Mr. Ledyard was a man of extraordinary vigor both of mind and body, and no record exists of a more bold and perserving adventurer. In person he was of the middle stature, strong and active; and in manners, though unpolished, pleasing and urbane. ' Little attentive,' says his biographer, 'to deference of rank, he seemed to consider all men as his equals, and as such he respected them. His genius, though uncultivated and irregular, was original and comprehensive. Ardent in his wishes, yet calm in his deliberations; daring in his purposes, but guarded in his measures; impatient of control, yet capable of strong endurance; adventurous beyond the conception of ordinary men, yet wary and considerate, and attentive to all precautions; he seemed to be formed by nature for achievements of hardihood and peril.' He appears to have undergone much sufferings during his Siberian tour, and, like Mr. Park, more than once owed his life to the kindness of women. In wandering,' he says, in his journal, orve the plains of inhospitable Denmark, through honest Sweden, and frozen Lapland, rude and churlish Finland, unprincipled Russia, and the wide-spread regions of the wandering Tartar; if hungry, dry, cold, wet, or sick, the women have ever been friendly to me, and uniformly so; and to add to this virtue, these actions have been performed in so free and kind a manner, that if I was dry, I drank the sweetest draught; and if hungry, I ate the coarsest morsel with a double relish.'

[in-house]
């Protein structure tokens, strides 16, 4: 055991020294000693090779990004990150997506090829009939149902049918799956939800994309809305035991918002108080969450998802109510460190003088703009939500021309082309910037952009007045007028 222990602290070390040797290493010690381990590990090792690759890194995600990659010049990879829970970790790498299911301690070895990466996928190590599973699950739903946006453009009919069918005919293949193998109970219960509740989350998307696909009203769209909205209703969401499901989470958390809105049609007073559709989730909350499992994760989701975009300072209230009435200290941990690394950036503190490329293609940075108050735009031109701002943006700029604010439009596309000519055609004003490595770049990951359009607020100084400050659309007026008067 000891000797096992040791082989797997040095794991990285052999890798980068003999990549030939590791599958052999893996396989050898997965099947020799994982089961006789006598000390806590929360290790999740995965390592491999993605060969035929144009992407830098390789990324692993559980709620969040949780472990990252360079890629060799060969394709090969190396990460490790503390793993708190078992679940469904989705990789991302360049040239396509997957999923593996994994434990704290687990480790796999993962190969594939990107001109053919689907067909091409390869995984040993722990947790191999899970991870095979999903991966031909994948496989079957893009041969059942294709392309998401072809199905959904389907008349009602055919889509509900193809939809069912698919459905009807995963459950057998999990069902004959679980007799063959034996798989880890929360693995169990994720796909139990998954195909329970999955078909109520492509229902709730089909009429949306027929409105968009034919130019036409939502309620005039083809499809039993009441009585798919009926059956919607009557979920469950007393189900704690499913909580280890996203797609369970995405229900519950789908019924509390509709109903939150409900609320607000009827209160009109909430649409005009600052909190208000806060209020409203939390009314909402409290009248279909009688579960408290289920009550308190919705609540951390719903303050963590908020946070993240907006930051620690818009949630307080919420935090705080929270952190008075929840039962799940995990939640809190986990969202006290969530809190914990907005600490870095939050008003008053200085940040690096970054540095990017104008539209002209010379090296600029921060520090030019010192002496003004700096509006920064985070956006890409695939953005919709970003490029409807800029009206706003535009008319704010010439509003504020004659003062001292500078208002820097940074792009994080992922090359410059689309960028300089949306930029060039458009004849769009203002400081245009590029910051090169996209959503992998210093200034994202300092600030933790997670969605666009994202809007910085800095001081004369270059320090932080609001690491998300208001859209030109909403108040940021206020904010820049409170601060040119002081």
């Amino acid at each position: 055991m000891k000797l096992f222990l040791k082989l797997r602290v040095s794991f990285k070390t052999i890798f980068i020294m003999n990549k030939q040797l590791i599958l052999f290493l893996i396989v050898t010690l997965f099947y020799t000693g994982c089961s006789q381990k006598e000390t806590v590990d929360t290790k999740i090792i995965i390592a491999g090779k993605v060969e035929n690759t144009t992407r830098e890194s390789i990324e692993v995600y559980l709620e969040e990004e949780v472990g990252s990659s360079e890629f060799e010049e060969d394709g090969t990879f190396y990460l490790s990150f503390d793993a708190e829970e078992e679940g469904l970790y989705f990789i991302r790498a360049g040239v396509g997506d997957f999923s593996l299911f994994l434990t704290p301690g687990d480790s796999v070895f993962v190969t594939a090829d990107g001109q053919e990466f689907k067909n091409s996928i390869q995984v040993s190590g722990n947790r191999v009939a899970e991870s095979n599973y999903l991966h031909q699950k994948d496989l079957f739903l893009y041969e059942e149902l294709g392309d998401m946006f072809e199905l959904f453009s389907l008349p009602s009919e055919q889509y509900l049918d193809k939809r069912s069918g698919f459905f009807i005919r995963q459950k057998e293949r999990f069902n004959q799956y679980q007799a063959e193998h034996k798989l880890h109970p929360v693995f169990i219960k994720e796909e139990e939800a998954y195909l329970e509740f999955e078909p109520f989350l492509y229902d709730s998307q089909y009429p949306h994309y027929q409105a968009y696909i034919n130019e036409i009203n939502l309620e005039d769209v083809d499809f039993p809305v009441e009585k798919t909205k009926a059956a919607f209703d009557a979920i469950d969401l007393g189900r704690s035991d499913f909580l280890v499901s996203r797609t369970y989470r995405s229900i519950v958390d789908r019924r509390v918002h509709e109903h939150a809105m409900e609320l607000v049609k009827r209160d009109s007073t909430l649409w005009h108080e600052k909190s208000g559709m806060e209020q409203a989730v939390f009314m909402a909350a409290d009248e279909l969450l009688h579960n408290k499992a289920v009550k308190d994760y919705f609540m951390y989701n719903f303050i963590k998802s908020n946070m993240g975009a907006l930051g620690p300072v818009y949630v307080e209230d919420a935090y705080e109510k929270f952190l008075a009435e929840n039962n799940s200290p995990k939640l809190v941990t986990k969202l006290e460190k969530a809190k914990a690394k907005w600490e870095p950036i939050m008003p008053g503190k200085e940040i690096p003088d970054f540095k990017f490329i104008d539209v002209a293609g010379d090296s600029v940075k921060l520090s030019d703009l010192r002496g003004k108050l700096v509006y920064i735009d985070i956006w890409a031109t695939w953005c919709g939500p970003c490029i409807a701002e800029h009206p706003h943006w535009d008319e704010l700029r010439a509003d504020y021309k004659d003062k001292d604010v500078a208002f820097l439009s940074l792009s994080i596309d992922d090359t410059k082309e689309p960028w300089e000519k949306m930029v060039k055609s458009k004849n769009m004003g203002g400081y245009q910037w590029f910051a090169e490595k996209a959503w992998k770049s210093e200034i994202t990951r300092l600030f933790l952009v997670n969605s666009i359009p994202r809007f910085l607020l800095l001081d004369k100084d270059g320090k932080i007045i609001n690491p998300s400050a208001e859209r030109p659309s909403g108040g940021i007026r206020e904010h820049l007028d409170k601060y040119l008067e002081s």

He left some manuscripts behind, which were printed in London a few years after his death, in a work called Memoirs of the Society instituted for encouraging Discoveries in the Interior of Africa. A work, entitled Voyages de M M. Ledyard et Lucas, en Afrique, suivis d'extraits d'autres voyages, was also printed at Paris in 1804. Mr. Ledyard, in his journal, evinces great powers of observation, and a sound judgment and understanding. Some idea of his sufferings may be formed, in reading the following extract: I have known,' he writes, both hunger and nakedness to the utmost extremity of human suffering. I have known what it is to have food given me as charity to a madman; and I have at times been obliged to shelter myself under the miseries of that character, to avoid a heavier calamity. My distresses have been greater than I have ever owned, or ever will own, to any man. Such evils are terrible to bear but they never yet had power to turn me from my purpose. If I live, I will faithfully perform, in its utmost extent, my engagements to the Society; and if I perish in the attempt, my honor will still be safe, for death cancels all bonds.